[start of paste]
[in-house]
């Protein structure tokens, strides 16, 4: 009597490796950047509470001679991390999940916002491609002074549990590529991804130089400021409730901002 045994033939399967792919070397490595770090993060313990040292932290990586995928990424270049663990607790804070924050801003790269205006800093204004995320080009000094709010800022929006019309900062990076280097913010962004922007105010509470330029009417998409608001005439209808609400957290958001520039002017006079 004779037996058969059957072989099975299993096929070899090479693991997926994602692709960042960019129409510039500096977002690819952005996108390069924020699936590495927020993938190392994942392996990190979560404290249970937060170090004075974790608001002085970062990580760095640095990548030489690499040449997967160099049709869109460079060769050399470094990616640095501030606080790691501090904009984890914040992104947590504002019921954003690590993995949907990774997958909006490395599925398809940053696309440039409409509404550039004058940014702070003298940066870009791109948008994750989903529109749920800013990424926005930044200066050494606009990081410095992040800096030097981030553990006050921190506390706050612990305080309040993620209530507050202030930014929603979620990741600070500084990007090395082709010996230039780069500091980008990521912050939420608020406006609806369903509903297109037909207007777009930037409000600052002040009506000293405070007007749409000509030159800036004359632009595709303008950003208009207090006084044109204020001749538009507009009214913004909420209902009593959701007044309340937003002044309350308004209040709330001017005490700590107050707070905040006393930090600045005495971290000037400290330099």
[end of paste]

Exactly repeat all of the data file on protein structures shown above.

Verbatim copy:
[in-house]
């Protein structure tokens, strides 16, 4: 009597490796950047509470001679991390999940916002491609002074549990590529991804130089400021409730901002 045994033939399967792919070397490595770090993060313990040292932290990586995928990424270049663990607790804070924050801003790269205006800093204004995320080009000094709010800022929006019309900062990076280097913010962004922007105010509470330029009417998409608001005439209808609400957290958001520039002017006079 004779037996058969059957072989099975299993096929070899090479693991997926994602692709960042960019129409510039500096977002690819952005996108390069924020699936590495927020993938190392994942392996990190979560404290249970937060170090004075974790608001002085970062990580760095640095990548030489690499040449997967160099049709869109460079060769050399470094990616640095501030606080790691501090904009984890914040992104947590504002019921954003690590993995949907990774997958909006490395599925398809940053696309440039409409509404550039004058940014702070003298940066870009791109948008994750989903529109749920800013990424926005930044200066050494606009990081410095992040800096030097981030553990006050921190506390706050612990305080309040993620209530507050202030930014929603979620990741600070500084990007090395082709010996230039780069500091980008990521912050939420608020406006609806369903509903297109037909207007777009930037409000600052002040009506000293405070007007749409000509030159800036004359632009595709303008950003208009207090006084044109204020001749538009507009009214913004909420209902009593959701007044309340937003002044309350308004209040709330001017005490700590107050707070905040006393930090600045005495971290000037400290330099």